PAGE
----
Lisa C. Schick (Instructor, Educational Foundations and Exceptionalities) received $100,000 from the Virginia Department of Education to offer high quality, affordable, contextualized EL CIVICS services to adult learners in Harrisonburg and Rockingham County.

Dr. Nicholas J. Swartz (Associate Professor, Political Science; Director, Madison Center for Community Development) received $5,000 from the Harrisonburg Educational Foundation to provide analysis to help improve the foundation’s operating functions, competitive advantage and vision and path for the future.

Nick D. Swayne (Coordinator for External Relations, College of Education; Interim Director, Education Support Center; Instructor, Learning, Technology and Leadership Education) received $1,905 from Virginia city and county donors and $6,000 from the FIRST LEGO League for the sponsorship of robotics teams. Swayne also received $5,000 from Industrial Medium Software Inc. for the VA-DC FIRST LEGO League State Championships team, the Cellar-Dwellers, in their representation at the North American Open Championship Tournament in Carlsbad, Calif.

Dr. Rhonda M. Zingraff (Associate Dean, College of Health and Behavioral Studies), Cheryl L. Henderson (Co-director and Instructor, Training and Technical Assistance Center) and John T. McNaught (Co-director and Instructor, Training and Technical Assistance Center) received $424,057 from the Virginia Department of Education for a Self Determination Project to provide direct instruction, models and opportunities to practice skills associated with self-determined behavior beginning at the elementary level and continuing through the student’s educational career.


The Department of Physics and Astronomy has been recognized by the American Physical Society as a Department of Distinction for 2014-2017. The honor recognizes the growth of the department over the past 15 years, and the development of a culture of engaging students in the educational process through undergraduate research experience, personalized attention and advising, recruiting and outreach efforts and an ongoing move to research-based pedagogies and assessment.

JMU’s chapter Tau Pi of Phi Alpha Theta (History Honor Society) has been recognized as the best chapter in Division V. Dr. Michael J. Galgano (Professor, History) serves as the faculty advisor of Tau Pi.


Dr. Linda Cabe Halpern (Vice Provost, University Programs; Professor, Art History) was a plenary speaker at the 2014 conference of the Association for General and Liberal Studies held in Atlanta Sept. 25-27.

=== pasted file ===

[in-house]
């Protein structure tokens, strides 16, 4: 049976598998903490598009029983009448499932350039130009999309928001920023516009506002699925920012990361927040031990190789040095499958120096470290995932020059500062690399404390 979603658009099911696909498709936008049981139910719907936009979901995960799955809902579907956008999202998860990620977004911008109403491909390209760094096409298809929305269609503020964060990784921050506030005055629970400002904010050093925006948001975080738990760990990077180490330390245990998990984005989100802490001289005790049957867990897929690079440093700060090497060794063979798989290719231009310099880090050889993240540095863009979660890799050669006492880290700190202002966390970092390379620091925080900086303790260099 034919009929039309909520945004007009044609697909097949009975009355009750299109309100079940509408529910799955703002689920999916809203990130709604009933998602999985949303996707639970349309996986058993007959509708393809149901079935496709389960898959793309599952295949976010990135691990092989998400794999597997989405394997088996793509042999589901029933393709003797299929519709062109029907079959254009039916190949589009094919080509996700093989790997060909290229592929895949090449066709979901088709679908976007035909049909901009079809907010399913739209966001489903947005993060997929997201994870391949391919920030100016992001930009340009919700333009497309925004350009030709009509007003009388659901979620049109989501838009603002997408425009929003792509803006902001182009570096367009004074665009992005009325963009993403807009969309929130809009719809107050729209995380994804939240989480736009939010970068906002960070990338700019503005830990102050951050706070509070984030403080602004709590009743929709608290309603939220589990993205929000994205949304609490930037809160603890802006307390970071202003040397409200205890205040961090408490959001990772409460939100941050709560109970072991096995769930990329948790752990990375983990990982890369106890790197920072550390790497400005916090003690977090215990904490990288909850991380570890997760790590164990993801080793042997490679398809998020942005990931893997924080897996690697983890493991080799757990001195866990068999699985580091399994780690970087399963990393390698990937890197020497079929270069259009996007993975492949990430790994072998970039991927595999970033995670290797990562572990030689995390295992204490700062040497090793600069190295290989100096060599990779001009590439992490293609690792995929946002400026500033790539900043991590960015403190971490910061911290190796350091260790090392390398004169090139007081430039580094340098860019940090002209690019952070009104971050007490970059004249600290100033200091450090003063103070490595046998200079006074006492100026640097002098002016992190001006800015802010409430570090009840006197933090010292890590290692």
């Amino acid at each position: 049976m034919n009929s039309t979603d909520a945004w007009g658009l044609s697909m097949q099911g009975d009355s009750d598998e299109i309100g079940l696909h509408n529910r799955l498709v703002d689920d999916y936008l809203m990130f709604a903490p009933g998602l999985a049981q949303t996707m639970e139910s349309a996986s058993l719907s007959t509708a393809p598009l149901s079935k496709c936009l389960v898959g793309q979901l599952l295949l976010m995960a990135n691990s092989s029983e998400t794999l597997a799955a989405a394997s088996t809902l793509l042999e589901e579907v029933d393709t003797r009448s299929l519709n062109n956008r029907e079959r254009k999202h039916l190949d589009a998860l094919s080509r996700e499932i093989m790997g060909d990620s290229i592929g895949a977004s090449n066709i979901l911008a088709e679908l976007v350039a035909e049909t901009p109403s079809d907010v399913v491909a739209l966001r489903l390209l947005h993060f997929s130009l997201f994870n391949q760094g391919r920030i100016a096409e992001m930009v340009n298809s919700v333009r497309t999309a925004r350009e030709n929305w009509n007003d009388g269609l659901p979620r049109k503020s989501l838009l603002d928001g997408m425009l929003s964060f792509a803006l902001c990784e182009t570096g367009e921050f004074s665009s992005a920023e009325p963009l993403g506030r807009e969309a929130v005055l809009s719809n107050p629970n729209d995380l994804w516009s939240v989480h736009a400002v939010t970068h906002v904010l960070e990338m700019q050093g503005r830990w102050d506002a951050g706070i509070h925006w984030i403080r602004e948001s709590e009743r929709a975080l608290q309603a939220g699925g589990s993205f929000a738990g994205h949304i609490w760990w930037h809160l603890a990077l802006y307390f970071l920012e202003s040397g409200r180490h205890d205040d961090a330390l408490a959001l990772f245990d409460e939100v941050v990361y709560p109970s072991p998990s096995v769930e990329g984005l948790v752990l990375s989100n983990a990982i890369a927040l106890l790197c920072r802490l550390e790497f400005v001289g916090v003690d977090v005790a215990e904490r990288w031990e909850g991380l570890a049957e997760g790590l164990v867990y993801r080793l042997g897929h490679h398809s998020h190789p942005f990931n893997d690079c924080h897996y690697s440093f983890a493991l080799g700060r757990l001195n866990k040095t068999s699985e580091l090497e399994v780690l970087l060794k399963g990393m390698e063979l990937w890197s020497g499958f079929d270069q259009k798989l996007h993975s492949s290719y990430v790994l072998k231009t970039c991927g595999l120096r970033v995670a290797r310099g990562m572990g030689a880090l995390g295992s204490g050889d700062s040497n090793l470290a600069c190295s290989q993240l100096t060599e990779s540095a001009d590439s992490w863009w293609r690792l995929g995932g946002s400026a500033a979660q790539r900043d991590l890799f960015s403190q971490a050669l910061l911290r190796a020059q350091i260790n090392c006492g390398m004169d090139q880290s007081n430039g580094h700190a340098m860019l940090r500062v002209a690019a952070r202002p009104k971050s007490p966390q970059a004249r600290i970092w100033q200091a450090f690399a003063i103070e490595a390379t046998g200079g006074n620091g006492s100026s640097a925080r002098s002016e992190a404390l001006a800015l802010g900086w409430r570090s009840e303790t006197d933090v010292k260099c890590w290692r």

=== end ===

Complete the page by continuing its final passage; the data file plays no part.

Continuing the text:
Dr. Timothy M. LaPira (Associate Professor, Political Science) spoke on a panel hosted by the Sunlight Foundation in collaboration with ReThink Media and the OpenGov Hub on the changing landscape of money in politics, tracking political influence and proposed solutions.

Dr. Paulo R. Steinberg (Associate Professor, Music) performed in the Mary Baldwin College Sunday Recital Series in September. His performance, which included pieces from composers Beethoven, Scarlatti, Liszt, Villa-Lobos and Steen, worked to evoke the Brazilian jungle and welcomed the contributions of cellphone noise during the show.


D. Lee Beard (Director, Media Services, Libraries and Educational Technologies) completed a documentary film on stained glass windows in the Shenandoah Valley, which premiered as part of First Fridays Downtown: Harrisonburg in Asbury United Methodist Church.

Dr. Ann-Janine Morey (Professor, English; Associate Vice Provost, Cross Disciplinary Studies and Diversity Engagement) wrote a book, “Picturing Dogs, Seeing Ourselves: Vintage American Photographs.” In the book, Morey presents a collection of antique photographs of dogs and their owners in order to investigate the meaning associated with the canine body.

Dr. John W. Ott (Professor, Art History) published an essay, “Eruptions in Art and Money,” in Filthy Lucre, the catalog from Skira Rizzoli for painter Darren Waterston’s “Uncertain Beauty” exhibition at the Massachusetts Museum of Contemporary Art.

Dr. Jason D. Rosenhouse (Professor, Mathematics and Statistics) was editor for a collection of works by Raymond Smullyan called “Four Lives.” The collection includes excerpts from Smullyan’s published writings, logic puzzles, explorations of mathematical logic and paradoxes, retrograde analysis chess problems, jokes and anecdotes, and meditations on the philosophy of religion. Rosenhouse provided an introduction as well as tributes from former students, friends and others to the book.


Dr. Carol A. Hurney (Professor, Biology; Director, Center for Faculty Innovation), Dr. Kerry O. Cresawn (Assistant Professor, Biology) and Dr. Patrice M. Ludwig (Assistant Professor, Biology) were selected by the American Society for Microbiology along with two others to lead and facilitate the 2014-15 American Society for Microbiology-National Science Foundation Biology Scholars Program Assessment Residency. The initiative seeks to improve undergraduate biology education through 260 Scholars gathered to disseminate examples of scholarship in teaching biology.

Scholarly News Archive

Related Sites

  • No Related Sites


  • No Related Stories


  • No Related Videos